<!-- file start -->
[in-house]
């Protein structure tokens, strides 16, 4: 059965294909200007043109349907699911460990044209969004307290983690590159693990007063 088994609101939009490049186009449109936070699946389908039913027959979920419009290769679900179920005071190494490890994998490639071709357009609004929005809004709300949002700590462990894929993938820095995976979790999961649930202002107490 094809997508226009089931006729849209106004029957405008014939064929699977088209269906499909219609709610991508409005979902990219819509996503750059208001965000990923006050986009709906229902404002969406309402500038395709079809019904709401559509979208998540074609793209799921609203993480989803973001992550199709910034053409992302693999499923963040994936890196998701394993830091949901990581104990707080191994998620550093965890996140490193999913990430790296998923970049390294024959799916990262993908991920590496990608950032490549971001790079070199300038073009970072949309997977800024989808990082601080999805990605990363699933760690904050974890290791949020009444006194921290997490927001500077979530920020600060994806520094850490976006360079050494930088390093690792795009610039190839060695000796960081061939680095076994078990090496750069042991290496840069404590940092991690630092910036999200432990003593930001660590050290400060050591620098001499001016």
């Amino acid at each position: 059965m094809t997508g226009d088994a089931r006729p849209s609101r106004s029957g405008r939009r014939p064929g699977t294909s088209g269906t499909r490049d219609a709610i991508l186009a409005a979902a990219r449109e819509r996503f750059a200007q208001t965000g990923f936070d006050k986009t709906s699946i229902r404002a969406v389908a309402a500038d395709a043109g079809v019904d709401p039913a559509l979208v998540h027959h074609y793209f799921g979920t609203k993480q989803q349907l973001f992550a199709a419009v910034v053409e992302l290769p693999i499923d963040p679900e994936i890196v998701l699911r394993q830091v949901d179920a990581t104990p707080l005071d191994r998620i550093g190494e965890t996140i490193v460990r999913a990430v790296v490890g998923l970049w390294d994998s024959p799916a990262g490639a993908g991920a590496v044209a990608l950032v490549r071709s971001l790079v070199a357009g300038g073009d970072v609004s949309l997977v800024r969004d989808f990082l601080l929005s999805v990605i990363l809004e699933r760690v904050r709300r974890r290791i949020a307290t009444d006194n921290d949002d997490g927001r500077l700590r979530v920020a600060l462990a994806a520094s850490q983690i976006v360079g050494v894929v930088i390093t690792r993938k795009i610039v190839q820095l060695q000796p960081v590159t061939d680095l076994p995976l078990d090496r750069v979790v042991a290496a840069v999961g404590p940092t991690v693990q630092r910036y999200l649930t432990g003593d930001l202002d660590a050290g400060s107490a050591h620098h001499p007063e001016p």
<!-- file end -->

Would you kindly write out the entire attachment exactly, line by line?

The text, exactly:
[in-house]
């Protein structure tokens, strides 16, 4: 059965294909200007043109349907699911460990044209969004307290983690590159693990007063 088994609101939009490049186009449109936070699946389908039913027959979920419009290769679900179920005071190494490890994998490639071709357009609004929005809004709300949002700590462990894929993938820095995976979790999961649930202002107490 094809997508226009089931006729849209106004029957405008014939064929699977088209269906499909219609709610991508409005979902990219819509996503750059208001965000990923006050986009709906229902404002969406309402500038395709079809019904709401559509979208998540074609793209799921609203993480989803973001992550199709910034053409992302693999499923963040994936890196998701394993830091949901990581104990707080191994998620550093965890996140490193999913990430790296998923970049390294024959799916990262993908991920590496990608950032490549971001790079070199300038073009970072949309997977800024989808990082601080999805990605990363699933760690904050974890290791949020009444006194921290997490927001500077979530920020600060994806520094850490976006360079050494930088390093690792795009610039190839060695000796960081061939680095076994078990090496750069042991290496840069404590940092991690630092910036999200432990003593930001660590050290400060050591620098001499001016």
């Amino acid at each position: 059965m094809t997508g226009d088994a089931r006729p849209s609101r106004s029957g405008r939009r014939p064929g699977t294909s088209g269906t499909r490049d219609a709610i991508l186009a409005a979902a990219r449109e819509r996503f750059a200007q208001t965000g990923f936070d006050k986009t709906s699946i229902r404002a969406v389908a309402a500038d395709a043109g079809v019904d709401p039913a559509l979208v998540h027959h074609y793209f799921g979920t609203k993480q989803q349907l973001f992550a199709a419009v910034v053409e992302l290769p693999i499923d963040p679900e994936i890196v998701l699911r394993q830091v949901d179920a990581t104990p707080l005071d191994r998620i550093g190494e965890t996140i490193v460990r999913a990430v790296v490890g998923l970049w390294d994998s024959p799916a990262g490639a993908g991920a590496v044209a990608l950032v490549r071709s971001l790079v070199a357009g300038g073009d970072v609004s949309l997977v800024r969004d989808f990082l601080l929005s999805v990605i990363l809004e699933r760690v904050r709300r974890r290791i949020a307290t009444d006194n921290d949002d997490g927001r500077l700590r979530v920020a600060l462990a994806a520094s850490q983690i976006v360079g050494v894929v930088i390093t690792r993938k795009i610039v190839q820095l060695q000796p960081v590159t061939d680095l076994p995976l078990d090496r750069v979790v042991a290496a840069v999961g404590p940092t991690v693990q630092r910036y999200l649930t432990g003593d930001l202002d660590a050290g400060s107490a050591h620098h001499p007063e001016p």